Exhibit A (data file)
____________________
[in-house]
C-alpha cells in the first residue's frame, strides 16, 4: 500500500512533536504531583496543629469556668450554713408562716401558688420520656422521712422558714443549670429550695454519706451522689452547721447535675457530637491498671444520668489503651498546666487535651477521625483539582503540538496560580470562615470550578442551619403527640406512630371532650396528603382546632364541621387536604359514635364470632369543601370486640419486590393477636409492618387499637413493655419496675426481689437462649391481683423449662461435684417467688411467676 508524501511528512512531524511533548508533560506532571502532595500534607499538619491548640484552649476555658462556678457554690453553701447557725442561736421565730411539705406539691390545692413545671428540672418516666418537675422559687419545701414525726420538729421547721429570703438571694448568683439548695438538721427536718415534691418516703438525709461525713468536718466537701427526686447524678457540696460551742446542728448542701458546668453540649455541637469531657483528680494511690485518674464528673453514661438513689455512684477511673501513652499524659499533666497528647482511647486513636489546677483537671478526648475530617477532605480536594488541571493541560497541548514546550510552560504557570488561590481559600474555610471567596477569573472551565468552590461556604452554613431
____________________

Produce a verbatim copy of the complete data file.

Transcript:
[in-house]
C-alpha cells in the first residue's frame, strides 16, 4: 500500500512533536504531583496543629469556668450554713408562716401558688420520656422521712422558714443549670429550695454519706451522689452547721447535675457530637491498671444520668489503651498546666487535651477521625483539582503540538496560580470562615470550578442551619403527640406512630371532650396528603382546632364541621387536604359514635364470632369543601370486640419486590393477636409492618387499637413493655419496675426481689437462649391481683423449662461435684417467688411467676 508524501511528512512531524511533548508533560506532571502532595500534607499538619491548640484552649476555658462556678457554690453553701447557725442561736421565730411539705406539691390545692413545671428540672418516666418537675422559687419545701414525726420538729421547721429570703438571694448568683439548695438538721427536718415534691418516703438525709461525713468536718466537701427526686447524678457540696460551742446542728448542701458546668453540649455541637469531657483528680494511690485518674464528673453514661438513689455512684477511673501513652499524659499533666497528647482511647486513636489546677483537671478526648475530617477532605480536594488541571493541560497541548514546550510552560504557570488561590481559600474555610471567596477569573472551565468552590461556604452554613431